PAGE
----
"PROUDLY Found Elsewhere" is a corporate innovation strategy that recognises - even celebrates - the value of adopting or being inspired by innovation from somewhere else.

The appeal of such an approach in the railway industry is readily apparent - rail organisations in different sectors or countries face many of the same challenges, be it replacing ageing assets, combating extreme weather, or exploiting new technologies. However, finding out what others are thinking or doing is often a challenge, which is why Britain's Railway Safety and Standards Board (RSSB), in conjunction with the International Union of Railways (UIC), is developing Spark.

Spark is a free-to-use online resource launched in November 2011 initially to RSSB members, and in December 2012 to all users, which provides access to people, publications, research findings and data. Available at www.sparkrail.org, Spark connects the information uploaded with the owner of that information, allowing users to quickly understand who is doing what and allowing them to make contact when collaboration opportunities exist.

Of course there are challenges when utilising externally sourced ideas, such as aversion to materials with external origins, which might be dismissed as "not invented here." A corollary of this is a reluctance to share information through the perception of not wanting to give away intellectual property.

However, sharing knowledge through Spark does not necessarily mean giving up ownership or releasing sensitive information - often sharing a statement of the work being done and the capabilities supporting it is sufficient for others to find and engage. In Spark the user can create outline records that give visibility to capabilities or needs, but allows the user to retain control of how any further knowledge trading agreements progress.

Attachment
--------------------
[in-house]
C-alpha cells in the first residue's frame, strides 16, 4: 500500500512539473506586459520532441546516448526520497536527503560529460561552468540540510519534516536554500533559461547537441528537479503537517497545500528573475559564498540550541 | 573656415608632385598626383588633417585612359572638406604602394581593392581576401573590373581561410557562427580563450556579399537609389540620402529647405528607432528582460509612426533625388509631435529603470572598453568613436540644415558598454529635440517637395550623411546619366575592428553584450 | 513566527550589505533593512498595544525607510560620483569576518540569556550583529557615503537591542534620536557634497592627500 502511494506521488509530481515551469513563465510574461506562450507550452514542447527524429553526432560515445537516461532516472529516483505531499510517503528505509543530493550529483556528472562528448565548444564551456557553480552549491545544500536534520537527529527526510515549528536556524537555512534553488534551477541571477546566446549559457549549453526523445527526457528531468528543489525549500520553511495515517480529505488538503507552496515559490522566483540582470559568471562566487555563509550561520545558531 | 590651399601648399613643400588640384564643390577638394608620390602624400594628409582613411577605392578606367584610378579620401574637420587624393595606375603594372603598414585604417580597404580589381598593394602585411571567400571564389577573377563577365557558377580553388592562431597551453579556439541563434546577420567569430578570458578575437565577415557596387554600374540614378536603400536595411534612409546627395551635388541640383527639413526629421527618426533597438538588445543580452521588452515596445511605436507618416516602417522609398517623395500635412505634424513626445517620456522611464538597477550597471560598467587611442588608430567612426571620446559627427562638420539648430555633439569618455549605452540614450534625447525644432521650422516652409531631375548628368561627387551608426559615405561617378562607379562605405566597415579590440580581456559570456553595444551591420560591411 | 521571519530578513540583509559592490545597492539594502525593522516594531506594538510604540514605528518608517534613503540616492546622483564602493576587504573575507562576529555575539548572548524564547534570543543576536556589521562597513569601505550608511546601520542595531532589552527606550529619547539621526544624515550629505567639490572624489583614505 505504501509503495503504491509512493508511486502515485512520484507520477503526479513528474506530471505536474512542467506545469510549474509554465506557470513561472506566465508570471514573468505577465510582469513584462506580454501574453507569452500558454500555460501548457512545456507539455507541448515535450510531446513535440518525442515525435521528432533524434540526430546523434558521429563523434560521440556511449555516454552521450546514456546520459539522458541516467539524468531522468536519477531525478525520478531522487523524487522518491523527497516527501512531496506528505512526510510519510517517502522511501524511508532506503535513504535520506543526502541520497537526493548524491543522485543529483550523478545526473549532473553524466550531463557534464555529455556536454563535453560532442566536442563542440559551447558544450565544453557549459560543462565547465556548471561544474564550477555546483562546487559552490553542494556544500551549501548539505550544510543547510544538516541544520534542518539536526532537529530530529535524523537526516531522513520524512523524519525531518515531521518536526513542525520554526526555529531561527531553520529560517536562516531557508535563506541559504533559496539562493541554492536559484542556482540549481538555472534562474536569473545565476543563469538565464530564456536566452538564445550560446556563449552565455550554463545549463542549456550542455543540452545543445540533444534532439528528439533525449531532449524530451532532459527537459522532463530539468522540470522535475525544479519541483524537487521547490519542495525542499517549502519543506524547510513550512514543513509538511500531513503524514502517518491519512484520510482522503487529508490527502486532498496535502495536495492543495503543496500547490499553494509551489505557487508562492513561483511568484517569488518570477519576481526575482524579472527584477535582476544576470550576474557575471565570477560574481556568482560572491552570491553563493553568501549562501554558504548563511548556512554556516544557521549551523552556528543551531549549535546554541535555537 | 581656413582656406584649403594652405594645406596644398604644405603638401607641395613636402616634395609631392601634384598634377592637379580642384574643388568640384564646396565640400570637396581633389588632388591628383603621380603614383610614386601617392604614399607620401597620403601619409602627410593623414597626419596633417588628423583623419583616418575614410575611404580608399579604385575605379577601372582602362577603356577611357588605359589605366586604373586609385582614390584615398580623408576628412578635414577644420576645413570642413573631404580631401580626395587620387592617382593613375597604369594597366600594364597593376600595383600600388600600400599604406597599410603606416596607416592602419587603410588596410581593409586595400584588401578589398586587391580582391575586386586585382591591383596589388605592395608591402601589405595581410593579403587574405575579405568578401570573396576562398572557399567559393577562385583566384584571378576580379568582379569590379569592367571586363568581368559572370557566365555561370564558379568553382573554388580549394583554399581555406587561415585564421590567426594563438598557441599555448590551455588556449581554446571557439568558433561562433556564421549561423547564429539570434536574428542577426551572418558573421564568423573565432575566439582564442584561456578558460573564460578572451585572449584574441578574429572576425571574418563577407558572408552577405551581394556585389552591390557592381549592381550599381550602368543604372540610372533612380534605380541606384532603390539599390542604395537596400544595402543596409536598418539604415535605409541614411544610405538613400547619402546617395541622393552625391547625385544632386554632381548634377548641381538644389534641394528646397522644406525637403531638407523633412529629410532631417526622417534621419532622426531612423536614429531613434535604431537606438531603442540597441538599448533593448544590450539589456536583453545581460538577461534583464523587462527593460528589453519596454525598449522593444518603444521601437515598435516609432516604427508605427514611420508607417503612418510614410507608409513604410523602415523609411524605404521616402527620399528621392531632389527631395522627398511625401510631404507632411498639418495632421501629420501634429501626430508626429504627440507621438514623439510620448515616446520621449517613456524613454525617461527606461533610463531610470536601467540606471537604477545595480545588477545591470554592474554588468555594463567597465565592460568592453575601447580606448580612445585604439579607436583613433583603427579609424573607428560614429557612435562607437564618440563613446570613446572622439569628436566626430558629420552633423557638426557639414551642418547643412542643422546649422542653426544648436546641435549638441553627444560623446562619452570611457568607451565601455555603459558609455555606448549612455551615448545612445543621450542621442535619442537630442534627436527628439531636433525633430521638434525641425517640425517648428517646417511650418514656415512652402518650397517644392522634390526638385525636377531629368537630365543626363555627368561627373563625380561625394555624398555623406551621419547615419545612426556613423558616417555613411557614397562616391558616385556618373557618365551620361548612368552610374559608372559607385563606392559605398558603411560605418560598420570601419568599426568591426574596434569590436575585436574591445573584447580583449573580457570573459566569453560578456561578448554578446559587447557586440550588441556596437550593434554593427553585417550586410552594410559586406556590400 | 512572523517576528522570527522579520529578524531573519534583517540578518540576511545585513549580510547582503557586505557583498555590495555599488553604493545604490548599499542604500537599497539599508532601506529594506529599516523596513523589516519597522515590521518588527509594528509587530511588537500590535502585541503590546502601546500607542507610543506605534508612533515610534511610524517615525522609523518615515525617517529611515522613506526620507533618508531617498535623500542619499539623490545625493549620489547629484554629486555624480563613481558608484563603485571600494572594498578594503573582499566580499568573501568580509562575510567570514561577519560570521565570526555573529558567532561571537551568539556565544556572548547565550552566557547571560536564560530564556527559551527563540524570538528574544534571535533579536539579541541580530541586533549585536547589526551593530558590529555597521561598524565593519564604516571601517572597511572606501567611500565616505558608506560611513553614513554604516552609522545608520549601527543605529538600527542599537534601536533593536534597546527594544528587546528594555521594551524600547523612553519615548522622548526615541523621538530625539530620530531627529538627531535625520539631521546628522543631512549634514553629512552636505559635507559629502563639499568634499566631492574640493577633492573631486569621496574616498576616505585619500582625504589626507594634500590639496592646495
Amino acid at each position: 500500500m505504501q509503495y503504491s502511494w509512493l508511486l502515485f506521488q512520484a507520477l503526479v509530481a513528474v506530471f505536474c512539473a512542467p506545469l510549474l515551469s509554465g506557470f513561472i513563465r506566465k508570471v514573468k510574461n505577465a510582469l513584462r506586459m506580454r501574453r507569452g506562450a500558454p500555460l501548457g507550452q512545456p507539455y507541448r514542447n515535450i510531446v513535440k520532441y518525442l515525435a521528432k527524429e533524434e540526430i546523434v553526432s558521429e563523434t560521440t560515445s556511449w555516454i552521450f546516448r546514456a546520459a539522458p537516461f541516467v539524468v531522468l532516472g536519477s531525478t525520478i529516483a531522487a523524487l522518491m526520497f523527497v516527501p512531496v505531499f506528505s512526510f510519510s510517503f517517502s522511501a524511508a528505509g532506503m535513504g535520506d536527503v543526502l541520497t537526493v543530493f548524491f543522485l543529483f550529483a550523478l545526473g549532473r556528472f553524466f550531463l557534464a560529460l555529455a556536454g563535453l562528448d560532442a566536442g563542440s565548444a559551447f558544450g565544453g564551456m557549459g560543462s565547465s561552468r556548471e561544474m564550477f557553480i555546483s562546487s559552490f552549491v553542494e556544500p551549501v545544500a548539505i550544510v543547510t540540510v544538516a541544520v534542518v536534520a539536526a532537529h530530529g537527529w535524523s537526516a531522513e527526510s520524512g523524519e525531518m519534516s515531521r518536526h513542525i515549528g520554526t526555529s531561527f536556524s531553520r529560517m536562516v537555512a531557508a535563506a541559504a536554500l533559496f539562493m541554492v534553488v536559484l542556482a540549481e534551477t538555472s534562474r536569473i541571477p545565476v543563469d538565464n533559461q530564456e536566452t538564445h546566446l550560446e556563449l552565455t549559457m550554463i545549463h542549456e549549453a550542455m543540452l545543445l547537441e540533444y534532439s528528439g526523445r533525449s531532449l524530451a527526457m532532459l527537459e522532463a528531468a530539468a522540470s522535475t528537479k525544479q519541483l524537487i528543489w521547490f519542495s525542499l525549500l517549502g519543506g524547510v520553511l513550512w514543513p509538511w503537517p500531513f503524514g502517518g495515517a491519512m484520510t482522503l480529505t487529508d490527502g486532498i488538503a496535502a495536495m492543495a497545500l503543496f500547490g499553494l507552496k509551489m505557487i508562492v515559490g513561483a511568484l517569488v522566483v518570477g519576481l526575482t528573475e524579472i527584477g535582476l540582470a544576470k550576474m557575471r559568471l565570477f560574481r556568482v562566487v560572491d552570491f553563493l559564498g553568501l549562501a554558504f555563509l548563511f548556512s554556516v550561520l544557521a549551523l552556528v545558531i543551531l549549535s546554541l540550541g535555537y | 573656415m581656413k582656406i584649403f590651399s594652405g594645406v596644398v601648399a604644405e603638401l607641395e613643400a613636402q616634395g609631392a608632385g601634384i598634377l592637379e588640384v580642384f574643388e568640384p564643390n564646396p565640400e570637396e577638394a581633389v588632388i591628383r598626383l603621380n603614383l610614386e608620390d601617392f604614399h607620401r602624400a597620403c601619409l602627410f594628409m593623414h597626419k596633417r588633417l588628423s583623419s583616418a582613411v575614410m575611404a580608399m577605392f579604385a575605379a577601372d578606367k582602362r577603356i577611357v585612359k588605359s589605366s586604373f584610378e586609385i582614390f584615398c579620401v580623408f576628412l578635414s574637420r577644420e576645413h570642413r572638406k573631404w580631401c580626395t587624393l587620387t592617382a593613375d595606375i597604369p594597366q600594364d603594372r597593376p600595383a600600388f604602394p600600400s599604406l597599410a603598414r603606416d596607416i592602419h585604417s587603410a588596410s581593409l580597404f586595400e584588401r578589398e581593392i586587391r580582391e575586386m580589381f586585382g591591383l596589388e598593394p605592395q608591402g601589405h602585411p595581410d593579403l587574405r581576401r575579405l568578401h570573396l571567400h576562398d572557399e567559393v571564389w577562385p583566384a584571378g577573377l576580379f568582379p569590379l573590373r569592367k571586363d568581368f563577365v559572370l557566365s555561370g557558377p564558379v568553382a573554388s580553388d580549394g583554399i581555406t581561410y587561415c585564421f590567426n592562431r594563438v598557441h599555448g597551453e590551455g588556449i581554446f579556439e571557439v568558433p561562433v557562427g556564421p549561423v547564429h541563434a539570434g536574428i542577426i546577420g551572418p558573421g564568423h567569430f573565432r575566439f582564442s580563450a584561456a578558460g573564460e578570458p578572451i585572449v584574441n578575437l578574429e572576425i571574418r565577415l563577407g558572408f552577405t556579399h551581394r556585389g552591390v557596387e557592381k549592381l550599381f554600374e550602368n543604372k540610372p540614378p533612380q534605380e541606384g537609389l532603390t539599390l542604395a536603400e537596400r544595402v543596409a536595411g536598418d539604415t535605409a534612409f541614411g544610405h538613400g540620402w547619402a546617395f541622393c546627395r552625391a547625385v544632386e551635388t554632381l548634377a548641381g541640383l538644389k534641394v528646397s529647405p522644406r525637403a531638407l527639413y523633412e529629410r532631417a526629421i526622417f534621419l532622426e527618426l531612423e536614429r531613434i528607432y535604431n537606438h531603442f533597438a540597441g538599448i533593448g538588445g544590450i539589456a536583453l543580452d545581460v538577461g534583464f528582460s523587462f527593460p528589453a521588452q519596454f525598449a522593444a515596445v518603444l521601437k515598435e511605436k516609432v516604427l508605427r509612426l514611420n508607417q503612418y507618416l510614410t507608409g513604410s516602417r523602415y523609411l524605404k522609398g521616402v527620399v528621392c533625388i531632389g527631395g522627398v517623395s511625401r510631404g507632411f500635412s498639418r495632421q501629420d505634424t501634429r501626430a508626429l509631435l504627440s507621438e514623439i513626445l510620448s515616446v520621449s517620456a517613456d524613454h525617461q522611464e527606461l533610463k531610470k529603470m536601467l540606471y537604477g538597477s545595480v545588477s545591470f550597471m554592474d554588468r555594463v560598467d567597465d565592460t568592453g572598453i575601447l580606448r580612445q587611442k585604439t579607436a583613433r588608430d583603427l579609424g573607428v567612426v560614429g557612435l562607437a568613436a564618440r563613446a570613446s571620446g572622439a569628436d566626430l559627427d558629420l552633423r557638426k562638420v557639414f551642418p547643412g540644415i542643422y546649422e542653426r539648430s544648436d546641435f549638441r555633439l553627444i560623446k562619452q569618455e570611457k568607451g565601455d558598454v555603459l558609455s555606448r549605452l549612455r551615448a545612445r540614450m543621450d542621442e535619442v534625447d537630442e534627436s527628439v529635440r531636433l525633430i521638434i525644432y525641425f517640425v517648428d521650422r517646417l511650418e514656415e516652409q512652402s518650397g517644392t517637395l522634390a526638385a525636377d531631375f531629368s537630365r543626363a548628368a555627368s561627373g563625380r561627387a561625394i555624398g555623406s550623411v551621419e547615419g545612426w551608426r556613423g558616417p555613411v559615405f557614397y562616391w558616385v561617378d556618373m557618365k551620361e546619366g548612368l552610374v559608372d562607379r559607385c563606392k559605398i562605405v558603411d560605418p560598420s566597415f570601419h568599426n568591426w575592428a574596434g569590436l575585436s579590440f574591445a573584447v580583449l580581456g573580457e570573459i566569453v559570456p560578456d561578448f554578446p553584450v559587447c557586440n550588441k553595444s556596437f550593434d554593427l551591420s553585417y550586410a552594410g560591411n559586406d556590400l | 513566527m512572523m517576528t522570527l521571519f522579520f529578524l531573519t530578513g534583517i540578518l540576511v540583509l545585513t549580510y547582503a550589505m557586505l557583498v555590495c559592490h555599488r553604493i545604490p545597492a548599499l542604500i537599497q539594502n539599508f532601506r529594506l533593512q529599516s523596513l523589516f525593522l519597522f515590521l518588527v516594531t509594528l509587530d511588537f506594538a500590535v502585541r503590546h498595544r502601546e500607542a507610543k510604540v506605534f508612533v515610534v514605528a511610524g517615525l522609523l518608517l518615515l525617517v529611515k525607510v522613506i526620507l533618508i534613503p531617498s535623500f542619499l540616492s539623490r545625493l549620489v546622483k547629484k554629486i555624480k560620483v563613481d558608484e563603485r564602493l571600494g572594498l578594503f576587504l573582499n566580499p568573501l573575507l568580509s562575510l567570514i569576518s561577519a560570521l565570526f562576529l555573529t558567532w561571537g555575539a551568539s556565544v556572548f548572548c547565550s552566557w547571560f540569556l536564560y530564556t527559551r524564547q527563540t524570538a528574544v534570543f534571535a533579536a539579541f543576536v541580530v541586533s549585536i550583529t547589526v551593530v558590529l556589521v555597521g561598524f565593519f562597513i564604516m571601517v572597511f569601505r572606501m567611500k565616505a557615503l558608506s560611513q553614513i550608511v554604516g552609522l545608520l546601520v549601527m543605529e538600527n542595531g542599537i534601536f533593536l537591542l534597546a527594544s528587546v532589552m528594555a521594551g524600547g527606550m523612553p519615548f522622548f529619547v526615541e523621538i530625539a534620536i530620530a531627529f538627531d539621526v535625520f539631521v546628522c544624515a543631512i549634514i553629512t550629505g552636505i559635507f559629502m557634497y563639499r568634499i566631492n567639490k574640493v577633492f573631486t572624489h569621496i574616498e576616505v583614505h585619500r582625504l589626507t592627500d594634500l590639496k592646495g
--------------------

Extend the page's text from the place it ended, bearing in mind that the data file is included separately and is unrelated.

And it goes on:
Through such an approach Spark provides potential benefits to both the supplier and recipient of the information; those seeking knowledge can find new ideas or resolve existing problems, while those providing knowledge are able to identify prospective customers, partners or funders. For example, where a particular operator might be experiencing a problem, they can use Spark to access research on a particular issue which could improve their understanding of the factors at play. In contrast, academic institutions or test facility owners are able to use the platform to actively seek applications for their expertise.

While there is a clear focus on research, development and innovation in Spark through regular updates from a growing number of organisations including Japan's Railway Technical Research Institute, Spanish Railway Technological Platform (PTE), and RSSB, Spark also provides access to a number of respected legacy sources. Spark will soon contain the complete archive of World Congress of Railway Research (WCRR) papers in addition to over 10,000 British Rail Research papers.


As part of RSSB's contribution to this month's WCRR, which is being held in conjunction with the AusRailPlus conference and exhibition in Sydney, papers from the congress will be available to Spark contributors for six months following the event before being released to all users.

Anyone involved in the railway industry can sign up to Spark, which like any social network, allows users to build their own profile in which they can state their area of expertise and tailor content to their specific interests. Users looking to upload content to the site are able to become "contributors" which grants them access to more papers and reports. Anyone with information to share can apply to become a contributo. Contributor access is also available to entire organisations through knowledge sharing agreements.

So far over 2000 people from 44 countries have signed up to the service, and RSSB is optimistic that this month's WCRR will provide greater visibility to Spark, boosting users and contributors, thereby allowing more railway professionals and experts to share what they are working on.